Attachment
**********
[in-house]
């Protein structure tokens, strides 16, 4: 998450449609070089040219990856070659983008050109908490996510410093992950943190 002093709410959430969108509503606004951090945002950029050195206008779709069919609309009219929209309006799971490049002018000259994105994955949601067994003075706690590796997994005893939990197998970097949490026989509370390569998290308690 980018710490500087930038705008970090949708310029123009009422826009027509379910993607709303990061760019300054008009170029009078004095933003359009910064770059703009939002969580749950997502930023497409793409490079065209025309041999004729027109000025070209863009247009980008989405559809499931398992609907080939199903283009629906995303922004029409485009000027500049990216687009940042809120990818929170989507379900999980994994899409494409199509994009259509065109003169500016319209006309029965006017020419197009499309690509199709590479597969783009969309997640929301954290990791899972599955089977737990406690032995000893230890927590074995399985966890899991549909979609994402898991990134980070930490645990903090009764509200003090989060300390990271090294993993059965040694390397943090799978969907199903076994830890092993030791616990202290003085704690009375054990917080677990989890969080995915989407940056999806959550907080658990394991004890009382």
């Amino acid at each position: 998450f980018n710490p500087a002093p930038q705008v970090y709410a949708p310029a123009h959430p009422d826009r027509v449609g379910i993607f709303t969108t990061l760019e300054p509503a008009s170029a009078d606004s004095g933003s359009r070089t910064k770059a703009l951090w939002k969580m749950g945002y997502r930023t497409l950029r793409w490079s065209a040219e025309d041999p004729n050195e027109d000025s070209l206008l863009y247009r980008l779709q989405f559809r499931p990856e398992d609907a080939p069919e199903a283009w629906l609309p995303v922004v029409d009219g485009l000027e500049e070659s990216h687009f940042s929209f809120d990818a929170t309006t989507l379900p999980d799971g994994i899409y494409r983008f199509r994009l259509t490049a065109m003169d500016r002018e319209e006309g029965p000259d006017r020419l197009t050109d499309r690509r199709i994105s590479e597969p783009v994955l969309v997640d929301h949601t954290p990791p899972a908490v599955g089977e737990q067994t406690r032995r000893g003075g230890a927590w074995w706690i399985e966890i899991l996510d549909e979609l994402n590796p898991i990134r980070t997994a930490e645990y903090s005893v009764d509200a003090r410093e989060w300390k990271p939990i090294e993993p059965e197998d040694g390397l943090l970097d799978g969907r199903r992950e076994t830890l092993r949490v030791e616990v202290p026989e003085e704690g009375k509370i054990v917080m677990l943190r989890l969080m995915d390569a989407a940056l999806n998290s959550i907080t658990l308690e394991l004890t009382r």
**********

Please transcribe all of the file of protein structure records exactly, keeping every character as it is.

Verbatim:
[in-house]
């Protein structure tokens, strides 16, 4: 998450449609070089040219990856070659983008050109908490996510410093992950943190 002093709410959430969108509503606004951090945002950029050195206008779709069919609309009219929209309006799971490049002018000259994105994955949601067994003075706690590796997994005893939990197998970097949490026989509370390569998290308690 980018710490500087930038705008970090949708310029123009009422826009027509379910993607709303990061760019300054008009170029009078004095933003359009910064770059703009939002969580749950997502930023497409793409490079065209025309041999004729027109000025070209863009247009980008989405559809499931398992609907080939199903283009629906995303922004029409485009000027500049990216687009940042809120990818929170989507379900999980994994899409494409199509994009259509065109003169500016319209006309029965006017020419197009499309690509199709590479597969783009969309997640929301954290990791899972599955089977737990406690032995000893230890927590074995399985966890899991549909979609994402898991990134980070930490645990903090009764509200003090989060300390990271090294993993059965040694390397943090799978969907199903076994830890092993030791616990202290003085704690009375054990917080677990989890969080995915989407940056999806959550907080658990394991004890009382």
């Amino acid at each position: 998450f980018n710490p500087a002093p930038q705008v970090y709410a949708p310029a123009h959430p009422d826009r027509v449609g379910i993607f709303t969108t990061l760019e300054p509503a008009s170029a009078d606004s004095g933003s359009r070089t910064k770059a703009l951090w939002k969580m749950g945002y997502r930023t497409l950029r793409w490079s065209a040219e025309d041999p004729n050195e027109d000025s070209l206008l863009y247009r980008l779709q989405f559809r499931p990856e398992d609907a080939p069919e199903a283009w629906l609309p995303v922004v029409d009219g485009l000027e500049e070659s990216h687009f940042s929209f809120d990818a929170t309006t989507l379900p999980d799971g994994i899409y494409r983008f199509r994009l259509t490049a065109m003169d500016r002018e319209e006309g029965p000259d006017r020419l197009t050109d499309r690509r199709i994105s590479e597969p783009v994955l969309v997640d929301h949601t954290p990791p899972a908490v599955g089977e737990q067994t406690r032995r000893g003075g230890a927590w074995w706690i399985e966890i899991l996510d549909e979609l994402n590796p898991i990134r980070t997994a930490e645990y903090s005893v009764d509200a003090r410093e989060w300390k990271p939990i090294e993993p059965e197998d040694g390397l943090l970097d799978g969907r199903r992950e076994t830890l092993r949490v030791e616990v202290p026989e003085e704690g009375k509370i054990v917080m677990l943190r989890l969080m995915d390569a989407a940056l999806n998290s959550i907080t658990l308690e394991l004890t009382r």